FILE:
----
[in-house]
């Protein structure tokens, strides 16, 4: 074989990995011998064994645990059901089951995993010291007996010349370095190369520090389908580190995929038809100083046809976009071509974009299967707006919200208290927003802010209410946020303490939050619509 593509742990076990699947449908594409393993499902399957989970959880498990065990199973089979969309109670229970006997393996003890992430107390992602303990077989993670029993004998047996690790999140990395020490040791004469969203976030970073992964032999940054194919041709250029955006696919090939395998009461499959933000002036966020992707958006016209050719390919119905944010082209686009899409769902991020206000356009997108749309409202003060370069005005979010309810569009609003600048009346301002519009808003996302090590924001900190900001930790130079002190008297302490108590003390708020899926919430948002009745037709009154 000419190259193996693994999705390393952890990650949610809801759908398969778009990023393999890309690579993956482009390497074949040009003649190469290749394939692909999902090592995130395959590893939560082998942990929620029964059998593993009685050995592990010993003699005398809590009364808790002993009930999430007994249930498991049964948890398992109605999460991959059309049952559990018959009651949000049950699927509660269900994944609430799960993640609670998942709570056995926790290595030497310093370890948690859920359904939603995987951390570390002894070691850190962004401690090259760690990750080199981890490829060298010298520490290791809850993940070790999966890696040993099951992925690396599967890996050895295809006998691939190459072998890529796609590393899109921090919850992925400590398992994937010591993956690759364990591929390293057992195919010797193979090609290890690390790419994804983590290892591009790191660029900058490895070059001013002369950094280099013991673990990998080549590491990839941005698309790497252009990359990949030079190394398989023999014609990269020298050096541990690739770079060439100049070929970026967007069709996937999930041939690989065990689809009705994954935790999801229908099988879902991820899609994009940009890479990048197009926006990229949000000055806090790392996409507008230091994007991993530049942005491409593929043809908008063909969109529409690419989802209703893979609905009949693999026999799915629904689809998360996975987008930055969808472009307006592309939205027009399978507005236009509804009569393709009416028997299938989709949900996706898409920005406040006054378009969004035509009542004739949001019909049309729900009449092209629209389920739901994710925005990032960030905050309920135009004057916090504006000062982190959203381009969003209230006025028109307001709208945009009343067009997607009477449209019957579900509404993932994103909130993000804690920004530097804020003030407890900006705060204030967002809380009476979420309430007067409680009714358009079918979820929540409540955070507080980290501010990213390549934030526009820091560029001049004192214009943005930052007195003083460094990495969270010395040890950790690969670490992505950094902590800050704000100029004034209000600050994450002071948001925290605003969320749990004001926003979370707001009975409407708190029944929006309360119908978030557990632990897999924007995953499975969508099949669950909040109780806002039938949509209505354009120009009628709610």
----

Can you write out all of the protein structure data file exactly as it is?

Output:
[in-house]
């Protein structure tokens, strides 16, 4: 074989990995011998064994645990059901089951995993010291007996010349370095190369520090389908580190995929038809100083046809976009071509974009299967707006919200208290927003802010209410946020303490939050619509 593509742990076990699947449908594409393993499902399957989970959880498990065990199973089979969309109670229970006997393996003890992430107390992602303990077989993670029993004998047996690790999140990395020490040791004469969203976030970073992964032999940054194919041709250029955006696919090939395998009461499959933000002036966020992707958006016209050719390919119905944010082209686009899409769902991020206000356009997108749309409202003060370069005005979010309810569009609003600048009346301002519009808003996302090590924001900190900001930790130079002190008297302490108590003390708020899926919430948002009745037709009154 000419190259193996693994999705390393952890990650949610809801759908398969778009990023393999890309690579993956482009390497074949040009003649190469290749394939692909999902090592995130395959590893939560082998942990929620029964059998593993009685050995592990010993003699005398809590009364808790002993009930999430007994249930498991049964948890398992109605999460991959059309049952559990018959009651949000049950699927509660269900994944609430799960993640609670998942709570056995926790290595030497310093370890948690859920359904939603995987951390570390002894070691850190962004401690090259760690990750080199981890490829060298010298520490290791809850993940070790999966890696040993099951992925690396599967890996050895295809006998691939190459072998890529796609590393899109921090919850992925400590398992994937010591993956690759364990591929390293057992195919010797193979090609290890690390790419994804983590290892591009790191660029900058490895070059001013002369950094280099013991673990990998080549590491990839941005698309790497252009990359990949030079190394398989023999014609990269020298050096541990690739770079060439100049070929970026967007069709996937999930041939690989065990689809009705994954935790999801229908099988879902991820899609994009940009890479990048197009926006990229949000000055806090790392996409507008230091994007991993530049942005491409593929043809908008063909969109529409690419989802209703893979609905009949693999026999799915629904689809998360996975987008930055969808472009307006592309939205027009399978507005236009509804009569393709009416028997299938989709949900996706898409920005406040006054378009969004035509009542004739949001019909049309729900009449092209629209389920739901994710925005990032960030905050309920135009004057916090504006000062982190959203381009969003209230006025028109307001709208945009009343067009997607009477449209019957579900509404993932994103909130993000804690920004530097804020003030407890900006705060204030967002809380009476979420309430007067409680009714358009079918979820929540409540955070507080980290501010990213390549934030526009820091560029001049004192214009943005930052007195003083460094990495969270010395040890950790690969670490992505950094902590800050704000100029004034209000600050994450002071948001925290605003969320749990004001926003979370707001009975409407708190029944929006309360119908978030557990632990897999924007995953499975969508099949669950909040109780806002039938949509209505354009120009009628709610």